Monday, September 22, 2014


Name? Mike Meraz

It’s 4:22 am and I am tired. 43

Whittier Ca. for now but plan to be in Long Beach later.

How long have you been writing? Since I was in high school, but seriously since I was 30. When I say seriously I mean with the intention of being published.

Do you have a specific writing style? I am trying to create my own which is probably a bastardized version of many writers: Kerouac, Bukowski, Brautigan i.e. all the writers who I’ve read and admired.

Do you write as a career? Yes but it pays very bad.

Do you write full-time? I write when poems come to me.

What do you consider to be your greatest accomplishment as a writer? I suppose being able to stay in the game, to keep writing poems. I had writers block from 2009 to 2011 and it wasn’t a good experience.

What is your ultimate goal as a writer? To quit my day job and make a living off my books. To sit in a big chair, drink beer and accept royalty checks.

What is your greatest challenge as a writer? Keeping things fresh, reinventing myself, staying relevant.

What projects of yours have been recently published? I have a book of quotes out called Black-Listed Thoughts published by Propaganda Press. Some free stuff online through Free Penny Press: Writhing & Alive and The Art of Work. I have a book of poems from Dog On A Chain Press called Watching It Burn and a new book out by Epic Rites Press called 43.

What are you currently working on and what inspired this work? I have been writing a lot of poems lately about women. I hope to collect these poems into a chapbook one day.

Where can we find your work? At Dog On A Chain Press, Propaganda Press, and Epic Rites Press. Also if you google my name/poems a lot of stuff will come up.

How often do you write? I’d like to write everyday but sometimes it doesn’t work out that way. I write when poems come to me, I am not a “sit down” writer. I am usually on the go, in my iphone or on a notepad.

       How do you react to rejections? I just send the poems elsewhere. It is usually a matter of taste. I don’t take it too personal.

       How do you react when one of your submissions is accepted for publication? I think when I first starting getting published it was a big high, now it’s a sign that I can still write publishable work, which is a relief.

       What is your best piece of advice on how to stay sane as a writer? Don’t take yourself too seriously. It’s fatal.

       What is your favorite book? I tore apart Kay Redfield Jamison’s Touched With Fire in a matter of months, I also did this with John Berryman’s The Dream Songs. I suppose that is a good sign I like a book.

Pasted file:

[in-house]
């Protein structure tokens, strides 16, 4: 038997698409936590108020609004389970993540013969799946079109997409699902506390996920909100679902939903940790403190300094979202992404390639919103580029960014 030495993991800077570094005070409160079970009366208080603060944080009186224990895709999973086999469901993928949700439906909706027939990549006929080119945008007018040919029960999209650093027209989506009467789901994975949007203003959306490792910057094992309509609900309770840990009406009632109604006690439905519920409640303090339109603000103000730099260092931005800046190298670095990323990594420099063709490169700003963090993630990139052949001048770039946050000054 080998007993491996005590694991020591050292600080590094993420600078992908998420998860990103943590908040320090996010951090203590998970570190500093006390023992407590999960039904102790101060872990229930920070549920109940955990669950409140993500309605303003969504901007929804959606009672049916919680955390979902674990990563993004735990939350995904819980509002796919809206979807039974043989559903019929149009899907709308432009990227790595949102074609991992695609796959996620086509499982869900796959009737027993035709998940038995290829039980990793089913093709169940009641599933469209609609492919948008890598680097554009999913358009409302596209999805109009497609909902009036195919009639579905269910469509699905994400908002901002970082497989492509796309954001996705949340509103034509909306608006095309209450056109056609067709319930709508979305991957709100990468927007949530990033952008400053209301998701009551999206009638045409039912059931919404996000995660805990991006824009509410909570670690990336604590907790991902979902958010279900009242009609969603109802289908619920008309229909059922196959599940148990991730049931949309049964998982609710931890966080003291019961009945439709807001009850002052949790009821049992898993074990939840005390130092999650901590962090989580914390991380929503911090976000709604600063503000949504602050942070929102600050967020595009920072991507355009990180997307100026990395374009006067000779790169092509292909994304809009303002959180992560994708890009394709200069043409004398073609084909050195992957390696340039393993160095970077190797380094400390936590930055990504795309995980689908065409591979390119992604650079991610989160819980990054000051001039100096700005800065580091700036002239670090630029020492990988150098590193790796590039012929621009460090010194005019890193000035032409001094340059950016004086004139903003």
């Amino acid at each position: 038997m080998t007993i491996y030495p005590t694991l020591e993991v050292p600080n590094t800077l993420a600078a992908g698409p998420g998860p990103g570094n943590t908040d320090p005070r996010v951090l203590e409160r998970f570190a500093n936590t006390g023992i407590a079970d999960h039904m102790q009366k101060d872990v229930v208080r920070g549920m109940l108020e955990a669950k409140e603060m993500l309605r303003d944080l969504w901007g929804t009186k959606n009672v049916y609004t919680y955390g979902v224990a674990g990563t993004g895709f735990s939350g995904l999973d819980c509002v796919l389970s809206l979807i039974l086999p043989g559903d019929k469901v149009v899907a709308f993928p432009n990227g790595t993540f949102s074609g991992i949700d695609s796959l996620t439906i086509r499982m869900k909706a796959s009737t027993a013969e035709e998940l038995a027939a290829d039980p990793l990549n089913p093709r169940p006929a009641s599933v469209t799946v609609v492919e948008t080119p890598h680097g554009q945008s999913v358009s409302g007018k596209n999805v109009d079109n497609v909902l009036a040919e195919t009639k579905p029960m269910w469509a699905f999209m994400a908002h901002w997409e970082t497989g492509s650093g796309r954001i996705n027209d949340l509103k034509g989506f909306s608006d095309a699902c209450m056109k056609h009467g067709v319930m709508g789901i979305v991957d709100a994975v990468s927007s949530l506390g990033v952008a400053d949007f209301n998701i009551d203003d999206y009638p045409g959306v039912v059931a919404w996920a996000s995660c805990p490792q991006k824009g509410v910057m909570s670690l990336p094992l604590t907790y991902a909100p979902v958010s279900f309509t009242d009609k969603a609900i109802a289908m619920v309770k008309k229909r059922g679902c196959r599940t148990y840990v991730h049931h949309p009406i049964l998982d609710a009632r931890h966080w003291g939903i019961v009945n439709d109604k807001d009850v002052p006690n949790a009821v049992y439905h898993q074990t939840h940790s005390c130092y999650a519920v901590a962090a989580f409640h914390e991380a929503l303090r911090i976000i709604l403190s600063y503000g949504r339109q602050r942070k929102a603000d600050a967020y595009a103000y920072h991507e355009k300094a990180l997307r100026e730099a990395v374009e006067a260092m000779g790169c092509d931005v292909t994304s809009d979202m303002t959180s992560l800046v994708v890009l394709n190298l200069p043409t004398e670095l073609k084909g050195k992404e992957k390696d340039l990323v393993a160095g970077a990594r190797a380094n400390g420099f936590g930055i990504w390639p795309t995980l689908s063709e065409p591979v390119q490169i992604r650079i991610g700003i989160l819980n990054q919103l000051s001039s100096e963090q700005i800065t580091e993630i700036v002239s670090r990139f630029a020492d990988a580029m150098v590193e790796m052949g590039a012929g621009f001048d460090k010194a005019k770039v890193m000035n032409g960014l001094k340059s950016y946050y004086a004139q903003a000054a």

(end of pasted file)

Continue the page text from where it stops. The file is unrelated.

Who is your favorite author? I don’t have a favorite. I like many.

        If you could have dinner with one fictional character, who would it be and why? Henry from The Dream Songs because he is so fucked up.

        What is the greatest occupational hazard for a writer? Becoming self-satisfied and big headed.

      What is your favorite word? ahh

      What makes you laugh? Irony

      What makes you cry? Heartbreak

What is your preferred drink while you write? Beer or coffee.

Beach or Mountains? Beach though I’ve had some memorable mountain hikes.

Cats or Dogs? When I was young I would have said dogs, but as I’ve grown older I tend to appreciate cats more.

The Beatles or The Rolling Stones? The Beatles, I had a Beatles Documentary obsession a few years back, couldn’t stop watching the damn things.

Jimi Hendrix or Frank Sinatra? Hendrix.

Shakespeare or Bukowski? Bukowski

     Please provide as much or as little of the following information as you’d like.

Personal website/blog: Don’t have one. Google me.

Facebook profile or page: Mike Meraz

Twitter profile: Same, though I’m not there much.

Other page(s) or profile(s): I run a online lit mag called Black-Listed Magazine:

      Books for sale and/or press: Watching It Burn/ Dog On A Chain Press, 43/Epic Rites Press, Black-Listed Thoughts/Propaganda Press.

      Anything you’d like to share about your country, its people, or native animals? No, not really. It’s 5:15 am. I either have to go back to bed or make a pot of coffee.      

Tuesday, September 16, 2014

No More / The Crawl

Jonathan Butcher has had poetry appear in various print and online publications including: Electric Windmill Press, Gutter Eloquence, Underground Voices, Dead Snakes, The Blind Vigil Revue and others. His second Chapbook 'Broken Slates' has recently been published by Flutter Press.

No More

In that flat you rented, that gave us shelter
after clubs, the morning sun's nagging beams
never offering any form of comfort.

Through the blue glass of the bottle I see your face,
pretending to sleep, but with your usual sly grin, again
sending me shivers.

The others that lay around the tiled floor in
sleeping bags, like fragile snakes awaiting to shed
their now useless skin.

I take my last sip, and approach the balcony and exhale
the last of the smoke, and allow it to cloud over this view,
that at this time loses its beckoning edge.

The sparrows that cast tiny shadows upon the
passing stolen cars offer us a little melody, and once
again we promise, never again, never anymore.

The Crawl

Entwined with those cold winds, edging our way
home; stoned, and wrapped up against the world that
has yet to inflict its climatic evils upon us. We held
our collected breaths, our lungs heavy under the onslaught.

You, stood on the corroding brick wall, that surrounded the
sky-rise flats, the lights of which stared down upon us like
a thousand disapproving eyes. Each one however, seemed
as blind as the last, raising their eyebrows at our
every move.

We left those squalid rooms of peeling tiles that curled